1. Contracts and grants. A department or agency of State Government may not discriminate in purchasing goods or services or in awarding grants or contracts based on the climate change policy preferences of the vendor, recipient or contracting party.
2. Employment. A department or agency of State Government may not discriminate with respect to the hire, tenure, promotion, transfer, compensation, terms, conditions or privileges of employment or any other matter directly or indirectly related to employment or in recruiting for employment or otherwise discriminate against an individual based on the climate change policy preferences of the individual.
The bill doesn’t specifically say that this is the “protected political speech” the first two sections were going on about, but you don’t have to be a genius to make the connection.
As the Press-Herald pointed out, the bill is largely a response to a lawsuit being pursued by a group of state AGs (including Maine’s) against ExxonMobil, accusing it of not being, well, entirely truthful when it comes to climate change. It was proposed to Lockman by Jonathan Reisman, an associate professor who is a climate-change denier, or as he would say, “not a climate alarmist.” Reisman says the bill is an effort to apply the Citizens United decision to defend the rights of not-climate-alarmists like ExxonMobil to express controversial views without getting sued.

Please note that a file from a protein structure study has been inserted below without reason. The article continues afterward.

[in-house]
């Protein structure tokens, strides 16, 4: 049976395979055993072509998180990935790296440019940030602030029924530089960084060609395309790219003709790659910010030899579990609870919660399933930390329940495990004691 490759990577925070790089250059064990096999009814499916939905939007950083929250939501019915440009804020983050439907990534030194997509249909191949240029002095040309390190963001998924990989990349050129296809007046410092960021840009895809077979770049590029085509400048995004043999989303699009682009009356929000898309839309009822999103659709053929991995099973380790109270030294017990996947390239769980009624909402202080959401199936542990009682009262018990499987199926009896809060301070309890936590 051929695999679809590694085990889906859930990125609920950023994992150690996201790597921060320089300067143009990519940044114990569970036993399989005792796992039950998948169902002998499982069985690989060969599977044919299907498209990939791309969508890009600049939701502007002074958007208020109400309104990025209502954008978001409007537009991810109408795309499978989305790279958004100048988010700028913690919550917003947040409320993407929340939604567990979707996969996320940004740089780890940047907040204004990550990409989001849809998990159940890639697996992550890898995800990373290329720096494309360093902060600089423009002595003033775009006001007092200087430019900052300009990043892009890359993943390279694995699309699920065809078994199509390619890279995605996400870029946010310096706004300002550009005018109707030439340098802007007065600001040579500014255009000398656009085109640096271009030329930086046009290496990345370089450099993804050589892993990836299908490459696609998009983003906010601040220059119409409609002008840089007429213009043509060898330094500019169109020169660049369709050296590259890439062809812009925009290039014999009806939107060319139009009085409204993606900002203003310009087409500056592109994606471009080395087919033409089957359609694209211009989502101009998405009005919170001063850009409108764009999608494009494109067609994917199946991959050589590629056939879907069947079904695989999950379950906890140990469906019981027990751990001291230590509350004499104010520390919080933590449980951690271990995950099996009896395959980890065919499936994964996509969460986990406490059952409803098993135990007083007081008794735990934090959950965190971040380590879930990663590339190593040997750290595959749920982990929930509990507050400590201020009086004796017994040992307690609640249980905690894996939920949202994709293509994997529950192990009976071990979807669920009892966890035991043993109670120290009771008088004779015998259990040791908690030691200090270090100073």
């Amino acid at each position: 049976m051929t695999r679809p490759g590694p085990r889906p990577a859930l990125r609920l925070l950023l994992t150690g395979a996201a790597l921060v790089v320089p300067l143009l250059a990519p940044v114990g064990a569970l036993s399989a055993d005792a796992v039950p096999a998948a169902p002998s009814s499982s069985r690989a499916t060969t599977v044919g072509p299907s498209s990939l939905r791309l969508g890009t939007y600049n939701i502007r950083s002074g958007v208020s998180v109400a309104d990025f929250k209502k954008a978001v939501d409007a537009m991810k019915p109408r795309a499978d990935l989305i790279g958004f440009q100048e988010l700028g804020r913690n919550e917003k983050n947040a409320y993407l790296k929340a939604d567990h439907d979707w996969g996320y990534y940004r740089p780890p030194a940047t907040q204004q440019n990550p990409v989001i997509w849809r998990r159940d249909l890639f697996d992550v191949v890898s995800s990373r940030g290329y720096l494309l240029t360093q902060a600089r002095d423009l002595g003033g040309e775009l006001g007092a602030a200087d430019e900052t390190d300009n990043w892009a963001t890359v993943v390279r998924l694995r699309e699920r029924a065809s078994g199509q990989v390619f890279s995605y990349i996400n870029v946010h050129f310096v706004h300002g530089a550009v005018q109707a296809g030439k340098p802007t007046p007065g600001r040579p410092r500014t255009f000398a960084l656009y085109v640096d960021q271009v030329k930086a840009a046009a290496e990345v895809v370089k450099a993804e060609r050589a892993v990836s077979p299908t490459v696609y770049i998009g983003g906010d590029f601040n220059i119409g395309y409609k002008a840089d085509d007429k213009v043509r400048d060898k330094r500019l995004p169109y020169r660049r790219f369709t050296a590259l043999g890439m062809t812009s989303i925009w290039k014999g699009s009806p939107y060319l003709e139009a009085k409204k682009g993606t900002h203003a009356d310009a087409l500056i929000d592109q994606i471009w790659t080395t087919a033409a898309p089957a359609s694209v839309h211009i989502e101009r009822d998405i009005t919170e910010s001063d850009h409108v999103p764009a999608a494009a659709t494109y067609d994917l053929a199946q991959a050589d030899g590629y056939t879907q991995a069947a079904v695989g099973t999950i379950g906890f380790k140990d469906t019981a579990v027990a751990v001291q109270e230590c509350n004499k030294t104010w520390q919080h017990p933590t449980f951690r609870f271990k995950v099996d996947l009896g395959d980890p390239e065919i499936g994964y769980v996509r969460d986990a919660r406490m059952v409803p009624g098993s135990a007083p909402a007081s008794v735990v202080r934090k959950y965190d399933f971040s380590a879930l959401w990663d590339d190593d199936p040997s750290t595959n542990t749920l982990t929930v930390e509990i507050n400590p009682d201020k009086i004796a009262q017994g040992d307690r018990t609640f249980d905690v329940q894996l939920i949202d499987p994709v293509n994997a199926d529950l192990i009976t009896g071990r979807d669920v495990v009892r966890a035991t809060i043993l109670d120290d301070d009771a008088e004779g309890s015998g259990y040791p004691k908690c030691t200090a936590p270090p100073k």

It may also be an effort to defend the rights of not-climate-alarmists like Reisman to express his controversial views without losing his job. He didn’t say that in the article, but I did notice the use of the word “tenure” in that section of the bill he is said to have proposed to Lockman. That could just be coincidence, though.
And both Reisman and Lockman insisted that the bill is, in fact, completely neutral with regard to what kind of “climate change policy preferences” an individual or large energy company might prefer. So if people want to take the view, Lockman said, “that climate change is caused by humans [and] is an emergency and we’ve got to do something about it”—like 99.9% of scientists who have studied the issue, for example—then the law would also protect that point of view.